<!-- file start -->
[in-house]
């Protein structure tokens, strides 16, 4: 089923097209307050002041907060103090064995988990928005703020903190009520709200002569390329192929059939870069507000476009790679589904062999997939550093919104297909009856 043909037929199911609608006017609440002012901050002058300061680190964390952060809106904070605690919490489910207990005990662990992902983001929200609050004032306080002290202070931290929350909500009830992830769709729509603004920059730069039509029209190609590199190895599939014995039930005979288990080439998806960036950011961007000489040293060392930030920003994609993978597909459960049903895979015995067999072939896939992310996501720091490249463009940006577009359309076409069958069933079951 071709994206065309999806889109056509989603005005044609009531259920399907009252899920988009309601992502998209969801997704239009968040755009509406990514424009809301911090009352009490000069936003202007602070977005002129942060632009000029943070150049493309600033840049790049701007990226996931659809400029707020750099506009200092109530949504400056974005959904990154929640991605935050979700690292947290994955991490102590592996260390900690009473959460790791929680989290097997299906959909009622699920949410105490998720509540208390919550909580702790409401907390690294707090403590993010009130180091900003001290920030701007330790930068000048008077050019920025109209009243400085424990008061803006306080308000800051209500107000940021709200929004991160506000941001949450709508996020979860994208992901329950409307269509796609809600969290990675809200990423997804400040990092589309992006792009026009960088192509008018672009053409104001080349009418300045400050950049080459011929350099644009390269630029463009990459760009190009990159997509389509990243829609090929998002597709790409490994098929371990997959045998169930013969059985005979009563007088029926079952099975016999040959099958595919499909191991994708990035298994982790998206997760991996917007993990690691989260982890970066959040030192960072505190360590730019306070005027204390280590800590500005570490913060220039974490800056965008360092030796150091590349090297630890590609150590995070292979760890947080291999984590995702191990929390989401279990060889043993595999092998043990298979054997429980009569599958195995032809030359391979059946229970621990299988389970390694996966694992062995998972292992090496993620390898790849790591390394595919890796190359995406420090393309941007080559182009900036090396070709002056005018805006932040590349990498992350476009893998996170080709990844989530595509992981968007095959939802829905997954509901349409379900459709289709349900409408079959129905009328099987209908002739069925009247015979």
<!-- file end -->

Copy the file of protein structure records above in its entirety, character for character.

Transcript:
[in-house]
């Protein structure tokens, strides 16, 4: 089923097209307050002041907060103090064995988990928005703020903190009520709200002569390329192929059939870069507000476009790679589904062999997939550093919104297909009856 043909037929199911609608006017609440002012901050002058300061680190964390952060809106904070605690919490489910207990005990662990992902983001929200609050004032306080002290202070931290929350909500009830992830769709729509603004920059730069039509029209190609590199190895599939014995039930005979288990080439998806960036950011961007000489040293060392930030920003994609993978597909459960049903895979015995067999072939896939992310996501720091490249463009940006577009359309076409069958069933079951 071709994206065309999806889109056509989603005005044609009531259920399907009252899920988009309601992502998209969801997704239009968040755009509406990514424009809301911090009352009490000069936003202007602070977005002129942060632009000029943070150049493309600033840049790049701007990226996931659809400029707020750099506009200092109530949504400056974005959904990154929640991605935050979700690292947290994955991490102590592996260390900690009473959460790791929680989290097997299906959909009622699920949410105490998720509540208390919550909580702790409401907390690294707090403590993010009130180091900003001290920030701007330790930068000048008077050019920025109209009243400085424990008061803006306080308000800051209500107000940021709200929004991160506000941001949450709508996020979860994208992901329950409307269509796609809600969290990675809200990423997804400040990092589309992006792009026009960088192509008018672009053409104001080349009418300045400050950049080459011929350099644009390269630029463009990459760009190009990159997509389509990243829609090929998002597709790409490994098929371990997959045998169930013969059985005979009563007088029926079952099975016999040959099958595919499909191991994708990035298994982790998206997760991996917007993990690691989260982890970066959040030192960072505190360590730019306070005027204390280590800590500005570490913060220039974490800056965008360092030796150091590349090297630890590609150590995070292979760890947080291999984590995702191990929390989401279990060889043993595999092998043990298979054997429980009569599958195995032809030359391979059946229970621990299988389970390694996966694992062995998972292992090496993620390898790849790591390394595919890796190359995406420090393309941007080559182009900036090396070709002056005018805006932040590349990498992350476009893998996170080709990844989530595509992981968007095959939802829905997954509901349409379900459709289709349900409408079959129905009328099987209908002739069925009247015979």